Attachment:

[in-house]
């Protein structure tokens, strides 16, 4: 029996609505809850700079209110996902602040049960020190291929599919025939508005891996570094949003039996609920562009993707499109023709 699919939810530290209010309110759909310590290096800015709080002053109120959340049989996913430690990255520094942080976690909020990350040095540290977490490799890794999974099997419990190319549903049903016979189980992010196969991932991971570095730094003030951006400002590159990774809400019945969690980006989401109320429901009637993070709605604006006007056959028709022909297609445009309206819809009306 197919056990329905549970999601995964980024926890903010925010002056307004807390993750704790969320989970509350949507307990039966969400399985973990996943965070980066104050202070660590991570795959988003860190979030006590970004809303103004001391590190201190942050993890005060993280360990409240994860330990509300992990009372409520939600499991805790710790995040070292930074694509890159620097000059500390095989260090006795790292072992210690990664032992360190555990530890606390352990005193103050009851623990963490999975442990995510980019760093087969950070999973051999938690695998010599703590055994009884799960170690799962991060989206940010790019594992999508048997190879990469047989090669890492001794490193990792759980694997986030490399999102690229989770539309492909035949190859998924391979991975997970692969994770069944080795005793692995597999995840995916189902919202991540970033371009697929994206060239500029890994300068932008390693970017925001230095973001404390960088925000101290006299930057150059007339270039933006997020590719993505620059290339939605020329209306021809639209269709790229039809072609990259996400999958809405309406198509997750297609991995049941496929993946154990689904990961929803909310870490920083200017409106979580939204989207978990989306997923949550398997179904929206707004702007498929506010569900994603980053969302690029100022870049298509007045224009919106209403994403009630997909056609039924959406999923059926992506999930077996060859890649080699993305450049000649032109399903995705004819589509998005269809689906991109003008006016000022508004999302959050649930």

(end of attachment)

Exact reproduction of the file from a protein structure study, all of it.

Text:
[in-house]
């Protein structure tokens, strides 16, 4: 029996609505809850700079209110996902602040049960020190291929599919025939508005891996570094949003039996609920562009993707499109023709 699919939810530290209010309110759909310590290096800015709080002053109120959340049989996913430690990255520094942080976690909020990350040095540290977490490799890794999974099997419990190319549903049903016979189980992010196969991932991971570095730094003030951006400002590159990774809400019945969690980006989401109320429901009637993070709605604006006007056959028709022909297609445009309206819809009306 197919056990329905549970999601995964980024926890903010925010002056307004807390993750704790969320989970509350949507307990039966969400399985973990996943965070980066104050202070660590991570795959988003860190979030006590970004809303103004001391590190201190942050993890005060993280360990409240994860330990509300992990009372409520939600499991805790710790995040070292930074694509890159620097000059500390095989260090006795790292072992210690990664032992360190555990530890606390352990005193103050009851623990963490999975442990995510980019760093087969950070999973051999938690695998010599703590055994009884799960170690799962991060989206940010790019594992999508048997190879990469047989090669890492001794490193990792759980694997986030490399999102690229989770539309492909035949190859998924391979991975997970692969994770069944080795005793692995597999995840995916189902919202991540970033371009697929994206060239500029890994300068932008390693970017925001230095973001404390960088925000101290006299930057150059007339270039933006997020590719993505620059290339939605020329209306021809639209269709790229039809072609990259996400999958809405309406198509997750297609991995049941496929993946154990689904990961929803909310870490920083200017409106979580939204989207978990989306997923949550398997179904929206707004702007498929506010569900994603980053969302690029100022870049298509007045224009919106209403994403009630997909056609039924959406999923059926992506999930077996060859890649080699993305450049000649032109399903995705004819589509998005269809689906991109003008006016000022508004999302959050649930």